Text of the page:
I’m not celebrating… simply stating a fact. This morning the Washington Post reported that the Israeli anti-spamming service Blue Security has thrown in the towel. Blue Security’s approach was unique to say the least: they spammed the spammers. When a spammer sent emails to a Blue Security customer, Blue Security responded with an automated “take me offa list” sort of message. Considering that spammers send out millions of emails a day, the automated replies were designed to act like a DDoS attack, shutting down spam operations and hitting the spammers where it hurts: their pocket books.
But when you fight fire with fire, sometimes you get burned. Blue Security could dish it out, but they weren’t set up to take it. Earlier this month, they felt the full force of an attack by a (purportedly) Russian spammer, known as PharmaMaster, who shut down the Blue Security website, several webhosts, and a blog network. According to comments in a Wired article made by Blue Security’s CEO Eran Reshef, Mr. Pharma somehow gained access to a top-level ISP and simply prevented traffic from reaching their site. The pro-spammer attack was well-coordinated. It was preceded by email threats sent to Blue Security customers and followed up with DDoS attacks against sites associated with Blue Security, which included a DNS provider, Tucows, which manages Blue Security’s website and the Six Apart blog network. According to Reshef in the Post article, Blue Security was never prepared to be involved in an online war. And so they’ve officially closed their doors.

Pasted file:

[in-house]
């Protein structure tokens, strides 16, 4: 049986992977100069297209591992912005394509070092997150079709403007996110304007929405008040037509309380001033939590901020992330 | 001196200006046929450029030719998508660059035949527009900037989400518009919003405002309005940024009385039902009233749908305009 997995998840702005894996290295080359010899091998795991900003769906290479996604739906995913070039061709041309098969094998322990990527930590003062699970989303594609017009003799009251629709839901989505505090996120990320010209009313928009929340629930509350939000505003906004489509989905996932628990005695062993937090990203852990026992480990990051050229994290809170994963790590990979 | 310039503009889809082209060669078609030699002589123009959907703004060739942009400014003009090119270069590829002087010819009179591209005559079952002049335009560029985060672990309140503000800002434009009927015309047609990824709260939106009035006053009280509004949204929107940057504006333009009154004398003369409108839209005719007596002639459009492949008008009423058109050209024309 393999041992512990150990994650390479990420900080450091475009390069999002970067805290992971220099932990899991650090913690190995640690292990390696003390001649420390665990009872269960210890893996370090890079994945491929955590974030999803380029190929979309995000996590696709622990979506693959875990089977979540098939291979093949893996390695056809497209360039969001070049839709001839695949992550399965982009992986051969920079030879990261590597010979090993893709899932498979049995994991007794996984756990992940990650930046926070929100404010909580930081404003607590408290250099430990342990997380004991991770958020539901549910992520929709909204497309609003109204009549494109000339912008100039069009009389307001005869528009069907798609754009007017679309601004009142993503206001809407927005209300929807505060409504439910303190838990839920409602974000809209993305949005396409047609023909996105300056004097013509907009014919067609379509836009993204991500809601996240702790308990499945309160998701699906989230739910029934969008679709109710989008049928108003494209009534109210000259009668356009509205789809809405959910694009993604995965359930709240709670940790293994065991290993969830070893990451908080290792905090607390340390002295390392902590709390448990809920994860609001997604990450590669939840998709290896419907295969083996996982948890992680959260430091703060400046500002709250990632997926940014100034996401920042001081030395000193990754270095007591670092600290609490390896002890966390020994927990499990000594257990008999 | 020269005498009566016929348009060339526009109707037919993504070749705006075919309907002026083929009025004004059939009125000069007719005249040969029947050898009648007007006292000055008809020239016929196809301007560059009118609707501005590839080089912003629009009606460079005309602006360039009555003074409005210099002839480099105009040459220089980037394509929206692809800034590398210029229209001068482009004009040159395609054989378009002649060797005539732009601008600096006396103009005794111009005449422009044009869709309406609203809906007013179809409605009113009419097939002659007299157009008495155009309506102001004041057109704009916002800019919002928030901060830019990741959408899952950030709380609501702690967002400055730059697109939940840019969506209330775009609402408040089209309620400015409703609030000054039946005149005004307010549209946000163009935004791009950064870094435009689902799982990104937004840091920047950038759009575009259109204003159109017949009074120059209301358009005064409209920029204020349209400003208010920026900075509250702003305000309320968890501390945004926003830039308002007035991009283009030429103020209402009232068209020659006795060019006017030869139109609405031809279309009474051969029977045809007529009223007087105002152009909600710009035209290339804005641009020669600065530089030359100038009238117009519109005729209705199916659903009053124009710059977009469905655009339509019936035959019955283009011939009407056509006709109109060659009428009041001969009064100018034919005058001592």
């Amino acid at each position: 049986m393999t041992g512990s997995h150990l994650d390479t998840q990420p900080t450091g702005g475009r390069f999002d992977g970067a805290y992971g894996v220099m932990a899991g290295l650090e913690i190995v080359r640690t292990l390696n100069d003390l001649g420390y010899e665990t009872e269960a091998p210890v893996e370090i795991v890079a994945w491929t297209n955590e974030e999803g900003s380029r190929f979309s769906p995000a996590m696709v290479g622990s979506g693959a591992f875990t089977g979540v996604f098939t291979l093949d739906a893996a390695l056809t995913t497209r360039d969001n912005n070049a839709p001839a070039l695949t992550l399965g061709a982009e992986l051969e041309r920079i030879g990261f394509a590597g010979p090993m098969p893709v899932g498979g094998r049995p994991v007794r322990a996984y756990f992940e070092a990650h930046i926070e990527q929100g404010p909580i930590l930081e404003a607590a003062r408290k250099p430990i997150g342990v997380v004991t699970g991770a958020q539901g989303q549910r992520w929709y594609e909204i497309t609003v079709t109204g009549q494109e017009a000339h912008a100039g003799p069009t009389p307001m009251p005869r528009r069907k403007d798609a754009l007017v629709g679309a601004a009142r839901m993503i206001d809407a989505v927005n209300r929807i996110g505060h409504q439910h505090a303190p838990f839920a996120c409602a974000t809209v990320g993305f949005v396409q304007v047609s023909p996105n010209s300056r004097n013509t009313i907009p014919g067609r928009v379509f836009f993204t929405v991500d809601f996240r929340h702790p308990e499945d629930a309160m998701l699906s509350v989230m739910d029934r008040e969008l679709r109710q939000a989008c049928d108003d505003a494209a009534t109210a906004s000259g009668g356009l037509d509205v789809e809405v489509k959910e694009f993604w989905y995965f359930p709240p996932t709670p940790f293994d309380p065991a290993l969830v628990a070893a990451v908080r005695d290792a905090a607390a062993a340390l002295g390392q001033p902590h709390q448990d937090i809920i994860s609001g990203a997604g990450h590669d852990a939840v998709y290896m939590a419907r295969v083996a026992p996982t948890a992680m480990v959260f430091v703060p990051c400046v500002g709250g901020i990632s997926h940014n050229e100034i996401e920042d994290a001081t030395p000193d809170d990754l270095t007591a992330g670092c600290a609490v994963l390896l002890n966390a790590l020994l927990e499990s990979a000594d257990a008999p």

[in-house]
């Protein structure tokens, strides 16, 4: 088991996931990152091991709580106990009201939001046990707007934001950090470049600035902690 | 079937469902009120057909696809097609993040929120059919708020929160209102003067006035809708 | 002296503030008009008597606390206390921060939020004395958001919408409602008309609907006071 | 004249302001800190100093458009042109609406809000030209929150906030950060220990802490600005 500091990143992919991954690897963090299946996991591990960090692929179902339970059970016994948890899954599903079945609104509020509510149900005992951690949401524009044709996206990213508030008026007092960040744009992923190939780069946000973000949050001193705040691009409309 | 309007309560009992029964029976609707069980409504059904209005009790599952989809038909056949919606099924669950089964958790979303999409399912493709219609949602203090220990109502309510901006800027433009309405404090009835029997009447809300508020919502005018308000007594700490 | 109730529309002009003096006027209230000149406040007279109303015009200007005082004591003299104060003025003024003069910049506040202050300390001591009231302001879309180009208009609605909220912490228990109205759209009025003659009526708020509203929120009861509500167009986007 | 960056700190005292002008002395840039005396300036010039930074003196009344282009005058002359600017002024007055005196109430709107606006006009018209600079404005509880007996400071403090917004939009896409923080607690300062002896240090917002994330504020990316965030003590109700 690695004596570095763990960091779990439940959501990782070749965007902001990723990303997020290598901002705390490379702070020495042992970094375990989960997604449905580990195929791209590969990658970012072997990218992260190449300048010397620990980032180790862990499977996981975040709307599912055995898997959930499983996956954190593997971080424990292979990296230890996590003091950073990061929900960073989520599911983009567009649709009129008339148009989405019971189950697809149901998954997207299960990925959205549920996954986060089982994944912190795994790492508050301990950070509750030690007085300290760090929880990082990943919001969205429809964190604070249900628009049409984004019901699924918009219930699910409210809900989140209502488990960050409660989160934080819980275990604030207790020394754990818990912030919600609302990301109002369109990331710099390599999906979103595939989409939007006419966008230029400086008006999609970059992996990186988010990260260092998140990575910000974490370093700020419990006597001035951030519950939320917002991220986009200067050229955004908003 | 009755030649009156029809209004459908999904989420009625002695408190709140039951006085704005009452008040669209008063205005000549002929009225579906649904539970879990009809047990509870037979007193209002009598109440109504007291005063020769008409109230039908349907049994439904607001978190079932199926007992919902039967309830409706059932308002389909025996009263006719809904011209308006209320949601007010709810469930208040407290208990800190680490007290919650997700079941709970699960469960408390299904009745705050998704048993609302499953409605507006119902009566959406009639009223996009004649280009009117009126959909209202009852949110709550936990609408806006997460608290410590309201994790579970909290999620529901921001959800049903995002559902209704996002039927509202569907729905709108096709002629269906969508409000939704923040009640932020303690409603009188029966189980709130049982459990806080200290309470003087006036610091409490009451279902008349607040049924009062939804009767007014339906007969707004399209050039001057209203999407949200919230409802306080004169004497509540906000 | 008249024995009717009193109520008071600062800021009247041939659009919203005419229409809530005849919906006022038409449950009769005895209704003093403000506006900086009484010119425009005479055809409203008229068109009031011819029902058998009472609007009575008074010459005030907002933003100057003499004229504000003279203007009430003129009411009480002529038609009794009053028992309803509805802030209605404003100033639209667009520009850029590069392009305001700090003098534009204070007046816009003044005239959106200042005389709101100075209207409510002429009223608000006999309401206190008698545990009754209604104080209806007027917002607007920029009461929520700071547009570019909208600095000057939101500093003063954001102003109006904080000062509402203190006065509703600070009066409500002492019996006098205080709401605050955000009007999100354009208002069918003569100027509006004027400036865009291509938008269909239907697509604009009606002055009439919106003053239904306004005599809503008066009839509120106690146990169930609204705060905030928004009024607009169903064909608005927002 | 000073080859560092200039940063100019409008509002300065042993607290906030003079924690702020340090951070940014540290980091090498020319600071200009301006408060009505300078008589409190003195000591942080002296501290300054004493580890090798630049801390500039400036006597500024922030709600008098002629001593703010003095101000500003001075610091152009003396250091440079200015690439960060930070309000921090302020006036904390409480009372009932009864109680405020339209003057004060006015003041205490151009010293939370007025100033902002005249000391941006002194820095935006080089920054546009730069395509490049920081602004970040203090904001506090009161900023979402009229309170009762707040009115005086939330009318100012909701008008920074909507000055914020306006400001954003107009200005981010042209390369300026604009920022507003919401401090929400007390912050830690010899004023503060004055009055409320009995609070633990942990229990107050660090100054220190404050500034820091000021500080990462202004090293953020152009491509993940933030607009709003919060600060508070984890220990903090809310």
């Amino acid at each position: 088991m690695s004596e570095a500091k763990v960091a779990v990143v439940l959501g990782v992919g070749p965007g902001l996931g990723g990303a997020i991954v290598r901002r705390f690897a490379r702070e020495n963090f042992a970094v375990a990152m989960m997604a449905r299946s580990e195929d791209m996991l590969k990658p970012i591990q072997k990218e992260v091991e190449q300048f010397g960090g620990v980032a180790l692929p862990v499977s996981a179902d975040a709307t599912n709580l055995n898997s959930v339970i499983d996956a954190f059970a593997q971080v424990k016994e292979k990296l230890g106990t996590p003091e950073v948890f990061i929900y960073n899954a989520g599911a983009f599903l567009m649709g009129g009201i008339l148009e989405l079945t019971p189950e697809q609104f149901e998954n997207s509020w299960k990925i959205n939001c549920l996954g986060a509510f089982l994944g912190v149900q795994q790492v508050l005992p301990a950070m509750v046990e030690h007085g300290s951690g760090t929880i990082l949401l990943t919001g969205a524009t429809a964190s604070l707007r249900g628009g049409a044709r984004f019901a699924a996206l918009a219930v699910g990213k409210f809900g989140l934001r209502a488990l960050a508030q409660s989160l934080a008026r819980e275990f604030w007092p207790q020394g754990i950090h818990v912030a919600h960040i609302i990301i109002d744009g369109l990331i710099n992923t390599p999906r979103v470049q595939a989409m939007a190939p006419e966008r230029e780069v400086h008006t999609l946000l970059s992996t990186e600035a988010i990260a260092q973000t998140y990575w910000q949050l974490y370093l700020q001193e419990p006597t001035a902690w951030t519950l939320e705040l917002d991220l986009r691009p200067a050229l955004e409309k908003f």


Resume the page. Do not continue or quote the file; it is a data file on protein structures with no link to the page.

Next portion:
Spam is more than just an every day annoyance. It’s a multimillion dollar industry supported by extortion, bribery and threats. Spammers are gangsters. Spam is organized crime. It’s a hard pill to swallow if you live in a world of happy computer users and happy spam filters. Blue Security’s resignation isn’t just a failed attempt to strike back at spam. It’s a window into the character of spamming organizations. It shows that they are smart, organized, cunning, and will go to almost any length to defend themselves. Blue Security’s service wasn’t designed as an engine of war. It was only designed to do one thing: spam the spammers. So Reshef was right, having been unprepared for battle, he should flee.
But while Blue Security is now gone, the fact that SeÃƒÂ±or Pharma responded to their attacks with a multi-front counter attack should be a reminder that spam can’t be countered by a single strategy. It will take an effort just as organized, just as multifaceted, and just as international as the spam organizations themselves. A proactive anti-spam initiative needs to include more than just online filters, or online countermeasures. It also needs to include legal, law enforcement, and investigative measures.